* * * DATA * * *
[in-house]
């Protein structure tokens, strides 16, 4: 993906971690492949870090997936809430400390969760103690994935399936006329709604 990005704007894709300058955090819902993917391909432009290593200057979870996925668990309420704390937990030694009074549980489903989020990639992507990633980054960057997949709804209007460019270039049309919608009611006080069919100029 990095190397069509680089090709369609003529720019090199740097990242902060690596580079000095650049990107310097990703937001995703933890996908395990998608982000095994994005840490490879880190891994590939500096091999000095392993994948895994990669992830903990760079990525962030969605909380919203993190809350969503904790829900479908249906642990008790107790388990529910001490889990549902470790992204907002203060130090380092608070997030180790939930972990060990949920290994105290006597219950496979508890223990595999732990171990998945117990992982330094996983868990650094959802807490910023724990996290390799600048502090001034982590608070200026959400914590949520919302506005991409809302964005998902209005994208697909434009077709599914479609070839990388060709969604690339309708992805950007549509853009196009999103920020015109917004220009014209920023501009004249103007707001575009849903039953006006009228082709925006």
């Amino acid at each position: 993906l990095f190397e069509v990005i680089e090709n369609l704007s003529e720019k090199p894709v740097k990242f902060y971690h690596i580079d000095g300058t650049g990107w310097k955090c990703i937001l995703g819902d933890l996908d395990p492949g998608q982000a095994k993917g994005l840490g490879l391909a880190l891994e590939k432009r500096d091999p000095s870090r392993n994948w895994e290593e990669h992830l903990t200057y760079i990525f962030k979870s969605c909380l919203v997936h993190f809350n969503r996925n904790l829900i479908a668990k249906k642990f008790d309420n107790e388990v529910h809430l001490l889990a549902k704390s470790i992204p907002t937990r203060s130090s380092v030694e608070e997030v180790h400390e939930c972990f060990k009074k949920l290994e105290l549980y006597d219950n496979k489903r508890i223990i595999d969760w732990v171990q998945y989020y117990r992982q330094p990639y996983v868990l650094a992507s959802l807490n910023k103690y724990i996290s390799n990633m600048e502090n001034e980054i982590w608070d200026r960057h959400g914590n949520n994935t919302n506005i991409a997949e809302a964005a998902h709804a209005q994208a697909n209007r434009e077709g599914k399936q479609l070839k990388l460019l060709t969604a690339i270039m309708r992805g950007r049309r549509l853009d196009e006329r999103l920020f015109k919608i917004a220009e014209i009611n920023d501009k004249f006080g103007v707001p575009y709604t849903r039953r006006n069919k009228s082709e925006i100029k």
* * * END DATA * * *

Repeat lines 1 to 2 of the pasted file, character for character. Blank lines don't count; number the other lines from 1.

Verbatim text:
[in-house]
């Protein structure tokens, strides 16, 4: 993906971690492949870090997936809430400390969760103690994935399936006329709604 990005704007894709300058955090819902993917391909432009290593200057979870996925668990309420704390937990030694009074549980489903989020990639992507990633980054960057997949709804209007460019270039049309919608009611006080069919100029 990095190397069509680089090709369609003529720019090199740097990242902060690596580079000095650049990107310097990703937001995703933890996908395990998608982000095994994005840490490879880190891994590939500096091999000095392993994948895994990669992830903990760079990525962030969605909380919203993190809350969503904790829900479908249906642990008790107790388990529910001490889990549902470790992204907002203060130090380092608070997030180790939930972990060990949920290994105290006597219950496979508890223990595999732990171990998945117990992982330094996983868990650094959802807490910023724990996290390799600048502090001034982590608070200026959400914590949520919302506005991409809302964005998902209005994208697909434009077709599914479609070839990388060709969604690339309708992805950007549509853009196009999103920020015109917004220009014209920023501009004249103007707001575009849903039953006006009228082709925006």